6. The Anthology of Constantinus Cephalas, or the Palatine Anthology.Constantinus Cephalas appears to have lived about four centuries after Agathias, and to have flourished in the tenth century, under the emperor Constantinus Porphyrogenitus. The labours of preceding compilers may be viewed as merely supplementary to the Garland of Meleager; but the Anthology of Constantinus Cephalas was an entirely new collection from the preceding Anthologies and from original sources. As has been said above [CEPHALAS] nothing is known of Constantine himself. Modern scholars had never even heard his name till it was brought to light by the fortunate discovery of Salmasius. That great scholar, when a very young man, visited Heidelberg about the end of the year 1606, and there, in the library of the Electors Palatine, he found the MS. collection of Greek epigrams, which was afterwards removed to the Vatican, with the rest of the Palatine library (1623), and has become celebrated under the names of the Palatine Anthology and the Vatican codex of the greek anthology. 1 Salmasius at once saw that it was quite a different work from the Planudean Anthology. He collated it with Wechel's edition of the latter, and copied out those epigrams which were not contained in the latter. The work thus discovered soon became known among the scholars of the day as the Anthologia inedita codicis Palatini. The MS. is written on parchment. of a quarto form, though somewhat longer than it is broad, and contains 710 pages, without reckoning three leaves at the commencement, which are stuck together, and which are also full of epigrams. The writing is by different hands. The index prefixed to the MS. and the first 453 pages are in an ancient handwriting ; then follows a later hand, up to p. 644; then again an older handwritillg to p. 705. The rest is by a hand later than either of the others, and in the same writing are some additions in the other parts of the work, the leaves which are stuck togerther at the beginning, and some pages which had been left vacant by the former writers. The numbers of the pages are added by a still later hand, and the first three leaves are not included in the numbering. The most ancient handwriting is supposed to be of the eleventh century. The time of the others cannot be fixed with any certatinty. But not only is it thus evident that the MS. was written by different persons and at different times, but it is also quite clear that the original design of the work has been materially altered by the successive writers. There is an index at the beginning, which states the contents of each book of the collection, but, as the MS. now stands, its actual contents do not agree with this index. (The exact amount of the discrepancies is stated by Jacobs, who prints the index in his Prolegomena, p. lxv.) The inference drawn from these variations is that the present MS. is copied from an older one, the contents of which are represented by the index, but that the copyists have exercised their own judgment in the arrangement of the epigrams, and in the addition of some which were not in the older MS. It may further be pretty safely assumed that the older MS. was the Anthology as compiled by Constantinus Cephalas, the contents of which the index represents. But even in the index itself there are discrepancies ; for it consists of two parts, the first of which professes to give the contents of the book, and the second their arrangement; but these parts disagree with one another, as well as with the contents of the MS. itself. The order given in the index is as follows (we give the titles in an abbreviated form):--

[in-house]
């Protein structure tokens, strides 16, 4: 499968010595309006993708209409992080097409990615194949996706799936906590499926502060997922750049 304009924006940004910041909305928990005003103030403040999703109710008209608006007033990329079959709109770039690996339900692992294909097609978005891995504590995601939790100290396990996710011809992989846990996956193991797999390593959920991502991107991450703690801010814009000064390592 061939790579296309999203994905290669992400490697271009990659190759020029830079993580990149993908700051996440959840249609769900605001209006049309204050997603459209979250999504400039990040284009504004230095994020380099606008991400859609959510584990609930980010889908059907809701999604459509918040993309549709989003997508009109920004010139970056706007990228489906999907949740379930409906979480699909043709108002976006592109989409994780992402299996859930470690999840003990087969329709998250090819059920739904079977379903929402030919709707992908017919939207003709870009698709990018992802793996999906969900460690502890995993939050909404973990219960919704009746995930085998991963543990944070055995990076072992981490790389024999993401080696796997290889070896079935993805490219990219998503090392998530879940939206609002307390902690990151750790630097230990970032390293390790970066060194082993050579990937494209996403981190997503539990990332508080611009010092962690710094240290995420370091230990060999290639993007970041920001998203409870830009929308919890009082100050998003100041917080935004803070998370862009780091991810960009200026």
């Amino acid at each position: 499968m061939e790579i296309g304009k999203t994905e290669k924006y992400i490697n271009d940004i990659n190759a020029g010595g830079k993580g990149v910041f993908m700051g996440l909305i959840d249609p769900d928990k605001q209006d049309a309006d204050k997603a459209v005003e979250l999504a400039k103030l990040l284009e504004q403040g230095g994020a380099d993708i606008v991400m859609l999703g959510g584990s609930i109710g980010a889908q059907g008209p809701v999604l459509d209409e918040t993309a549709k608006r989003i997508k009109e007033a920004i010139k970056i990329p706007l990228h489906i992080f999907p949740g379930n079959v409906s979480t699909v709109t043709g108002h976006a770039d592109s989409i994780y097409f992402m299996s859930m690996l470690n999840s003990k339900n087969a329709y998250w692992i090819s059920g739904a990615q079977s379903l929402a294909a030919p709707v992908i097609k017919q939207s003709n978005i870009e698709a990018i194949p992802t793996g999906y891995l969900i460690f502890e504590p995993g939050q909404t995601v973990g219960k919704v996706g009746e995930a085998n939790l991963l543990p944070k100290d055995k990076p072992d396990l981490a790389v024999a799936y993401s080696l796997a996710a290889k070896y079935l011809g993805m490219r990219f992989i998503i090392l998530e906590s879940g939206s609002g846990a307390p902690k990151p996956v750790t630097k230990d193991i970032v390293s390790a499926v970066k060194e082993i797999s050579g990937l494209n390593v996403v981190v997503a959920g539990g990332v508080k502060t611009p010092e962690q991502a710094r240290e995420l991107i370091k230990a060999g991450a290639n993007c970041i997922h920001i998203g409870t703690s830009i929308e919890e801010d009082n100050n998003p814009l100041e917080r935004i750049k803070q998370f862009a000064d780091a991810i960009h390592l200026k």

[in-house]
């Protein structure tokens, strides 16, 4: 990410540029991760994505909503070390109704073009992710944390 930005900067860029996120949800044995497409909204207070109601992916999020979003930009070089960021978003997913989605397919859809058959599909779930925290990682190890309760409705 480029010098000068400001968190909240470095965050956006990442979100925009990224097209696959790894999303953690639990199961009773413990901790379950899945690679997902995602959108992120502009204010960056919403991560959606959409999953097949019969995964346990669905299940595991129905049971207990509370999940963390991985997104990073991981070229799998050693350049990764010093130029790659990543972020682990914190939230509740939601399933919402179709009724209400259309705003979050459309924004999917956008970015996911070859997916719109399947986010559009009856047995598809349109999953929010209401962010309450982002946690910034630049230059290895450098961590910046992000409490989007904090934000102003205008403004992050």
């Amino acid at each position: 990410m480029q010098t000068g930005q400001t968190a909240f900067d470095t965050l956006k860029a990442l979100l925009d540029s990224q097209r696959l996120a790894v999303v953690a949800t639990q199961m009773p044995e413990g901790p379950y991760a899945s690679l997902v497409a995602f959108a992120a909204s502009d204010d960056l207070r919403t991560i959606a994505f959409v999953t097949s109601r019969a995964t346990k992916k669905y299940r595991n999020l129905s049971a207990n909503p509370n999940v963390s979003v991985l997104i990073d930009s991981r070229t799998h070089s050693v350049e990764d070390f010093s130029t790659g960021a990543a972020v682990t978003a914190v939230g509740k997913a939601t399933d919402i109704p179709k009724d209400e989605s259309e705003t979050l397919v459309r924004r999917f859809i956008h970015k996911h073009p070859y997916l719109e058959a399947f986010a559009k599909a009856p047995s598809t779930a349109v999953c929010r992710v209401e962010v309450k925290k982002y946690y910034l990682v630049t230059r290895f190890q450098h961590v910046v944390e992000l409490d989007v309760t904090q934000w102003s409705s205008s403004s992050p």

α. τὰ τῶν Χριστιανῶν